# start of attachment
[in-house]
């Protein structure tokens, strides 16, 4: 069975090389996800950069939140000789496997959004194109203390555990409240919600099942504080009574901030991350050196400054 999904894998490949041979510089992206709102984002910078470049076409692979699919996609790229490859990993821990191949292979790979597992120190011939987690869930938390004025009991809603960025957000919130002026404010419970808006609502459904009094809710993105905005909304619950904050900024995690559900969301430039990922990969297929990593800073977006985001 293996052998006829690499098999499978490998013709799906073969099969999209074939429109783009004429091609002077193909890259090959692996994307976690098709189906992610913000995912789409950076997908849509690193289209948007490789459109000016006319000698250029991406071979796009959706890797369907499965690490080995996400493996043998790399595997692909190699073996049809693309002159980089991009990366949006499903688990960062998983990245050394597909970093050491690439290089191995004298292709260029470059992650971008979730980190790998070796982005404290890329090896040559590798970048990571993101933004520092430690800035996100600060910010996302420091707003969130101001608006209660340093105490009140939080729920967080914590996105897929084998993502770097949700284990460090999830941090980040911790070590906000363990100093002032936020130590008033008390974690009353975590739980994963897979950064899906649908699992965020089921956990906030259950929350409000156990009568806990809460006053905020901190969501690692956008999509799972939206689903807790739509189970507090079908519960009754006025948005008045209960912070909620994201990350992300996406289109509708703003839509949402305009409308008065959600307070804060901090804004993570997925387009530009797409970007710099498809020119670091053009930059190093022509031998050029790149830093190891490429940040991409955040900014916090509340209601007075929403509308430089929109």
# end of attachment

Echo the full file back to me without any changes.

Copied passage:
[in-house]
């Protein structure tokens, strides 16, 4: 069975090389996800950069939140000789496997959004194109203390555990409240919600099942504080009574901030991350050196400054 999904894998490949041979510089992206709102984002910078470049076409692979699919996609790229490859990993821990191949292979790979597992120190011939987690869930938390004025009991809603960025957000919130002026404010419970808006609502459904009094809710993105905005909304619950904050900024995690559900969301430039990922990969297929990593800073977006985001 293996052998006829690499098999499978490998013709799906073969099969999209074939429109783009004429091609002077193909890259090959692996994307976690098709189906992610913000995912789409950076997908849509690193289209948007490789459109000016006319000698250029991406071979796009959706890797369907499965690490080995996400493996043998790399595997692909190699073996049809693309002159980089991009990366949006499903688990960062998983990245050394597909970093050491690439290089191995004298292709260029470059992650971008979730980190790998070796982005404290890329090896040559590798970048990571993101933004520092430690800035996100600060910010996302420091707003969130101001608006209660340093105490009140939080729920967080914590996105897929084998993502770097949700284990460090999830941090980040911790070590906000363990100093002032936020130590008033008390974690009353975590739980994963897979950064899906649908699992965020089921956990906030259950929350409000156990009568806990809460006053905020901190969501690692956008999509799972939206689903807790739509189970507090079908519960009754006025948005008045209960912070909620994201990350992300996406289109509708703003839509949402305009409308008065959600307070804060901090804004993570997925387009530009797409970007710099498809020119670091053009930059190093022509031998050029790149830093190891490429940040991409955040900014916090509340209601007075929403509308430089929109």